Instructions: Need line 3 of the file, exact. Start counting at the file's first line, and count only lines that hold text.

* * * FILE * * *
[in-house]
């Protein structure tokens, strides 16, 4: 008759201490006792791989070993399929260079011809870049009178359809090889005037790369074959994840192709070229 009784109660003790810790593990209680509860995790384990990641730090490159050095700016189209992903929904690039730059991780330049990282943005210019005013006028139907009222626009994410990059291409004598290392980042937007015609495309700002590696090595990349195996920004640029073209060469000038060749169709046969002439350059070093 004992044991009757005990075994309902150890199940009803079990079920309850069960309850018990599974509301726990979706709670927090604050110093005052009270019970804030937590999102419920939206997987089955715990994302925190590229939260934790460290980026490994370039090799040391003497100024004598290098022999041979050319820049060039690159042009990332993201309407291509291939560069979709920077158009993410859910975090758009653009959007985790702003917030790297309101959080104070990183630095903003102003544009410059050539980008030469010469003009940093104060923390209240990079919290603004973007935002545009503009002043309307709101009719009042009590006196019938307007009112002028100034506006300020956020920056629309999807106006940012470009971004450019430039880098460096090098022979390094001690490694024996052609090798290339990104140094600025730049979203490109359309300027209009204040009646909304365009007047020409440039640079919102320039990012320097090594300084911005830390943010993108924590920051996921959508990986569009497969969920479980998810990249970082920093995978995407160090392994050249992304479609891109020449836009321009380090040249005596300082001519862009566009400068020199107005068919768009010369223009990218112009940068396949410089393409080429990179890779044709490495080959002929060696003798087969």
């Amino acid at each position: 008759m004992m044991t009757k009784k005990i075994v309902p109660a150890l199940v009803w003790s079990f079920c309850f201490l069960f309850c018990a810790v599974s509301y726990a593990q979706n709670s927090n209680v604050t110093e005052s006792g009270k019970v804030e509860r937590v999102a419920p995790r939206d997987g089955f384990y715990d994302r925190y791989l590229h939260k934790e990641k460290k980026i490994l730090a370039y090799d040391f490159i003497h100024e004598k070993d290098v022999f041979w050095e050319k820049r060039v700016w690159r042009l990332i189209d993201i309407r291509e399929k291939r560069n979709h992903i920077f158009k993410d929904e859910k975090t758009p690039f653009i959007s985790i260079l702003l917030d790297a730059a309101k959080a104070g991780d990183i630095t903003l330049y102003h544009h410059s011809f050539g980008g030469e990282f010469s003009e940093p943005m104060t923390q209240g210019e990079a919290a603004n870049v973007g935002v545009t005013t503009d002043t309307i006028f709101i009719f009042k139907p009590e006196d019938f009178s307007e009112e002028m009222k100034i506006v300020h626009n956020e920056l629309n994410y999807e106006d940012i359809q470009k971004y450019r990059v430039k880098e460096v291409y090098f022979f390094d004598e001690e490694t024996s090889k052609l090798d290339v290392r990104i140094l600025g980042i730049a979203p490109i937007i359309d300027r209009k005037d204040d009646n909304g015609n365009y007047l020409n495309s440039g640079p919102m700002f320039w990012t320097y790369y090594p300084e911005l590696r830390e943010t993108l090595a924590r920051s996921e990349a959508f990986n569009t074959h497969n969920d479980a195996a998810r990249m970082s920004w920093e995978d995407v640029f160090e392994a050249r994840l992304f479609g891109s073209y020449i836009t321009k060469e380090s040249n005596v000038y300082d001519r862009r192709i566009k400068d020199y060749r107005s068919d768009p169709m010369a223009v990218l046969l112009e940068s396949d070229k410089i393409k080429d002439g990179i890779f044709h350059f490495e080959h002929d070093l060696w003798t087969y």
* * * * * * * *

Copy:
């Amino acid at each position: 008759m004992m044991t009757k009784k005990i075994v309902p109660a150890l199940v009803w003790s079990f079920c309850f201490l069960f309850c018990a810790v599974s509301y726990a593990q979706n709670s927090n209680v604050t110093e005052s006792g009270k019970v804030e509860r937590v999102a419920p995790r939206d997987g089955f384990y715990d994302r925190y791989l590229h939260k934790e990641k460290k980026i490994l730090a370039y090799d040391f490159i003497h100024e004598k070993d290098v022999f041979w050095e050319k820049r060039v700016w690159r042009l990332i189209d993201i309407r291509e399929k291939r560069n979709h992903i920077f158009k993410d929904e859910k975090t758009p690039f653009i959007s985790i260079l702003l917030d790297a730059a309101k959080a104070g991780d990183i630095t903003l330049y102003h544009h410059s011809f050539g980008g030469e990282f010469s003009e940093p943005m104060t923390q209240g210019e990079a919290a603004n870049v973007g935002v545009t005013t503009d002043t309307i006028f709101i009719f009042k139907p009590e006196d019938f009178s307007e009112e002028m009222k100034i506006v300020h626009n956020e920056l629309n994410y999807e106006d940012i359809q470009k971004y450019r990059v430039k880098e460096v291409y090098f022979f390094d004598e001690e490694t024996s090889k052609l090798d290339v290392r990104i140094l600025g980042i730049a979203p490109i937007i359309d300027r209009k005037d204040d009646n909304g015609n365009y007047l020409n495309s440039g640079p919102m700002f320039w990012t320097y790369y090594p300084e911005l590696r830390e943010t993108l090595a924590r920051s996921e990349a959508f990986n569009t074959h497969n969920d479980a195996a998810r990249m970082s920004w920093e995978d995407v640029f160090e392994a050249r994840l992304f479609g891109s073209y020449i836009t321009k060469e380090s040249n005596v000038y300082d001519r862009r192709i566009k400068d020199y060749r107005s068919d768009p169709m010369a223009v990218l046969l112009e940068s396949d070229k410089i393409k080429d002439g990179i890779f044709h350059f490495e080959h002929d070093l060696w003798t087969y």